The Ohio National Guard's fatal shooting of four unarmed Kent State University students roiled Middlebury College in May 1970.
The morning after, Vietnam War protesters called for a student strike on the Vermont campus. Two days after that, a student broke into Recitation Hall, where Middlebury's Reserve Officers' Training Corp had held classes, and torched the place.
Absent from the unrest was a tubby sophomore from Massachusetts with slick, parted hair and oversize glasses. Earlier that year, Jim Douglas had won the chairmanship of the College Republicans, a position that would introduce him to the state's GOP brass and even a young Karl Rove, then executive director of the national CR.
Far from protesting President Nixon's Cambodian incursion, Douglas set up a table outside the dining hall to collect signatures in support of it. Recognizing Middlebury's liberal bent, he stationed a shaggy Republican at the table with a poster reading, "SIGN HERE FOR PEACE." Only in illegible lettering on the petition itself was it clear that the peace the young Douglas sought was through expansion of the war.
"It would be a profound understatement to say that being a Republican on the campus of a liberal arts college was a challenge in those days," Douglas writes in his new memoir, which comes out Wednesday, September 3.
As its subtitle suggests, the book chronicles the unlikely journey of a man who found considerable political success in a world that never quite mirrored his own philosophical leanings.
Contributing to that success was impeccable timing. When a state representative from Middlebury retired during Douglas' senior year of college, he seized the opportunity and won his first election at the tender age of 21. Three decades later — after stints as House majority leader, secretary of state and state treasurer — he would claim the governorship just as Vermont's century-and-a-half era of Republican relevance was coming to a decisive close.
"For anyone who wants to know about the second half of 20th-century Vermont history, this will be a must-read book," said Chris Bray, an Addison County state senator whose firm, Common Ground Communications, is publishing it — a first book for the company.
Bray's right. Thorough, thoughtful and well researched, Douglas' tome will surely become indispensable to the Vermont history buff and the political obsessive.
It may find less purchase with the general reader, uninterested in learning about Douglas' service on the Vermont House's 1973 Dress Code Committee or the finer points of his "fifteen-part plan to jump-start our state's economy."
In an interview last week, Douglas said that Bray had helped him cut about a third of the original manuscript, noting, "It probably wouldn't excite the reader to learn how I reorganized the filing system in the secretary of state's office."
But in the nine pages he does devote to his 12-year tenure in that office, Douglas still manages to include a lengthy, snooze-worthy discourse on his overhaul of the Office of Professional Regulation. In preparing the memoir, he writes, he "reviewed every weekly schedule that was posted during my eight years in [the governor's] office" — and it shows.
Worse yet are the governor's frequent lapses into the banal, boilerplate prose of campaign cliché.
"Even in difficult budgetary times," Douglas informs the reader, "it's still important to invest in the bricks, mortar, and wires that allow systems and societies to function."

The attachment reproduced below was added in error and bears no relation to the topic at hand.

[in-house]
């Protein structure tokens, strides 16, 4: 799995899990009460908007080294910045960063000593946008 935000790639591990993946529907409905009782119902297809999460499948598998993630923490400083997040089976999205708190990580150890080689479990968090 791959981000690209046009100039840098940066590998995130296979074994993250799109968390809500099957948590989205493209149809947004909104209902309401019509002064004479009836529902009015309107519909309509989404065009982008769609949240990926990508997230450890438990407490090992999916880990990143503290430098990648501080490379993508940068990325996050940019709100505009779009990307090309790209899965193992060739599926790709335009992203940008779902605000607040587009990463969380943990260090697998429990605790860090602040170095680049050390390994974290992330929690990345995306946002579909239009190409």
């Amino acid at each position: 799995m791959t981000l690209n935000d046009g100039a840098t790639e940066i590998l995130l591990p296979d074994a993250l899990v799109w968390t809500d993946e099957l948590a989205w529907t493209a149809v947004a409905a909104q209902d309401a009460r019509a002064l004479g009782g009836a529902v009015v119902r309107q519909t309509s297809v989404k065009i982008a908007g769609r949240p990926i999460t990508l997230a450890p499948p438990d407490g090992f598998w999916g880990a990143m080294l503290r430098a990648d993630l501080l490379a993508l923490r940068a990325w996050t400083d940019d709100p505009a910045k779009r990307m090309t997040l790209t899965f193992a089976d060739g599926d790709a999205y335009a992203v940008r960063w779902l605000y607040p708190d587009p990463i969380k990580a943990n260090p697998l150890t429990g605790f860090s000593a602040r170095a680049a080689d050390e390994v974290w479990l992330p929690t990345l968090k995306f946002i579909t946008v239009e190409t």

"Our future depends on a shared commitment to do what's right," he writes, adding later, "Nothing is more important than our children."
Here and there, Douglas' trademark charm and droll delivery shine through the worn-out talking points. Yes, his puns are occasionally wince-worthy, like when he recounts meeting his wife, Dorothy, at the dentist's office: "It was, well, love at first bite!"
But Douglas' embarrassing-dad-with-the-hiked-up-pants shtick has always proved endearing, and it remains so here — even when he writes about his daring first exposure to ... coffee!
"I had never tried it before, but, hey, I had to be one of the guys!" he writes.
Among the few juicy tidbits in the book is the revelation that, in the spring of 2009, Douglas "received an inquiry from a high-ranking official in the Obama administration asking if [he] might be interested in a presidential appointment."
Turns out, the position was just a midlevel ambassadorship, and Douglas eventually declined that and one other White House overture: to serve as a roving ambassador for public health.
When the ex-gov sat down to write in late 2011, he said last week, he felt "unburdened by the need to be gubernatorial or stay within the bounds that I confined myself to when I was in office."
"I'm not going to run for anything anymore, except for town moderator, perhaps, so I can say what I think," said Douglas, 63, who has served as a scholar-in-residence at Middlebury College since leaving the governor's office in early 2011.
But, like most political memoirists, Douglas can't quite lay down his armor and tell us how it really was. The book, after all, is an exercise in legacy building, so he still sticks close to the script.
In a chapter on his ill-fated, 1992 run against Sen. Patrick Leahy (D-Vt.), for instance, Douglas claims he entered the race because he "became concerned about the connection between money and politics."
"[O]ur senior U.S. Senator, Patrick Leahy, had amassed ninety-six percent (!) of his campaign war chest from outside Vermont," he writes. "How could he possibly represent us? I decided that we needed someone who would work first and foremost for Vermonters."
That's a hard rationale to swallow, not least because of his subsequent vetoes of a pair of campaign-finance-reform bills that would have limited "the connection between money and politics." More likely, Douglas saw a political opportunity and, like any good politician, seized it.
Douglas devotes plenty of ink to the petty slights he has suffered over the years and, apparently, hasn't gotten over. Organizers of the Northfield Labor Day parade, he writes, allowed the governor but no other politicians to march in it during Howard Dean's administration. After Douglas was elected, even governors were barred.
"The timing of the policy was odd, but I was willing to oblige and sat on the reviewing stand. Regrettably, others weren't so agreeable," he writes. "One year at least two politicians marched in violation of the rules. It was disappointing that, having established such an unusual restriction, the parade officials declined to enforce it."
Surely many of those who pick up The Vermont Way will give it the old "Washington read." That is, they'll flip to the index to see what Douglas wrote about them.